From Aidoghie Paulinus, Abuja
The Federal Government, has tasked the media to put the nation first in the reportage of the nation’s activities, particularly the fight against insecurity.
It also accused the media of giving less attention to the recent successes being recorded by the military over terrorists, bandits, militants and other form of insecurity.
Minister of Information and Culture, Alhaji Lai Mohammed, spoke at the renaming of News Agency of Nigeria (NAN) Headquarters building after the late Wada Maida in Abuja, yesterday.
Mohammed said it may seem obvious and trite but for any professional, including a journalist to be able to carry out his or her responsibility at all, the nation must first exist, in peace.
“In other words, if the country goes down, all professionals and everybody go down. It is that stark, and this is why I want to use this platform to appeal to our media to put Nigeria first.”
Mohammed said if one picked up most newspapers, watched most television stations or listened to most radio stations, one would be right to think Nigeria is at war.
While acknowledging that there were challenges, especially in the area of security, Mohammed, however, said the Buhari administration had not only acknowledged the challenges, it was earnestly tackling the challenges.
“A good example is the decisive manner in which our gallant troops are tackling the banditry in the North-West or the way they are combating the terrorists in the North-East. Our security agencies have also successfully tackled the separatists in the South-East and South-West and the militants in the South-South. Unfortunately, these efforts have only been perfunctorily reflected in the reportage of the security challenges that we face. This is not only unfair, especially to those who are sacrificing their lives to keep us safe, it is unpatriotic.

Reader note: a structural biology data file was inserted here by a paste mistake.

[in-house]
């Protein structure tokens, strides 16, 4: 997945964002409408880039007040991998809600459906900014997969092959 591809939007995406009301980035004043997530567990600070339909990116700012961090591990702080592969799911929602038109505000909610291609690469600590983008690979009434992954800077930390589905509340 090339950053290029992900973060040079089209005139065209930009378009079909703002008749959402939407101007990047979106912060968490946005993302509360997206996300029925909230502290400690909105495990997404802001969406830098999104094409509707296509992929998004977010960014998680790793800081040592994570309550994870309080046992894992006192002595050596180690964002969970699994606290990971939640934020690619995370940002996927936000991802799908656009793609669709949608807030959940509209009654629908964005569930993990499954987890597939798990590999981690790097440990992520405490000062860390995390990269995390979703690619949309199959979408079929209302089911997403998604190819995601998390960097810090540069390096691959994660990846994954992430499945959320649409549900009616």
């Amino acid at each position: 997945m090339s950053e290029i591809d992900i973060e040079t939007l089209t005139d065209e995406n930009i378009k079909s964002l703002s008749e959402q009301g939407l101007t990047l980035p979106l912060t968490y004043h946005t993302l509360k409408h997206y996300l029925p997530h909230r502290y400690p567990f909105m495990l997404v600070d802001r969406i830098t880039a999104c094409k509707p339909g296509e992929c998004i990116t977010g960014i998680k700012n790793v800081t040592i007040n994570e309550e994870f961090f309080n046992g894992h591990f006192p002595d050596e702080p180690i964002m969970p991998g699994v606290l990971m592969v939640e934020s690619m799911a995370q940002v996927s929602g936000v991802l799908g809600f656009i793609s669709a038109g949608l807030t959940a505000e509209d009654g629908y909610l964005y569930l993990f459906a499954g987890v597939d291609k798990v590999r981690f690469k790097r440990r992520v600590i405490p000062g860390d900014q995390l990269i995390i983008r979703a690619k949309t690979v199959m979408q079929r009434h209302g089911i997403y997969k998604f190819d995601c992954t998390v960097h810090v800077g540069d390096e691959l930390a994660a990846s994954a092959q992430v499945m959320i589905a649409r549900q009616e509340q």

“To illustrate the damage this non-acknowledgement of the efforts of the security agencies pose to the country, let me tell you what transpired when I recently hosted some members of the Nigerians in Diaspora Organization (NIDO) UK Chapter, who visited me in my office here in Abuja. They said some of their colleagues who would have come to Nigeria for their programme tagged ‘A Week in and For Nigeria’ during the month of July, did not come out of fear of the security situation in Nigeria. However, those who made the trip said they travelled to their hometowns across the country and returned to Abuja safely.”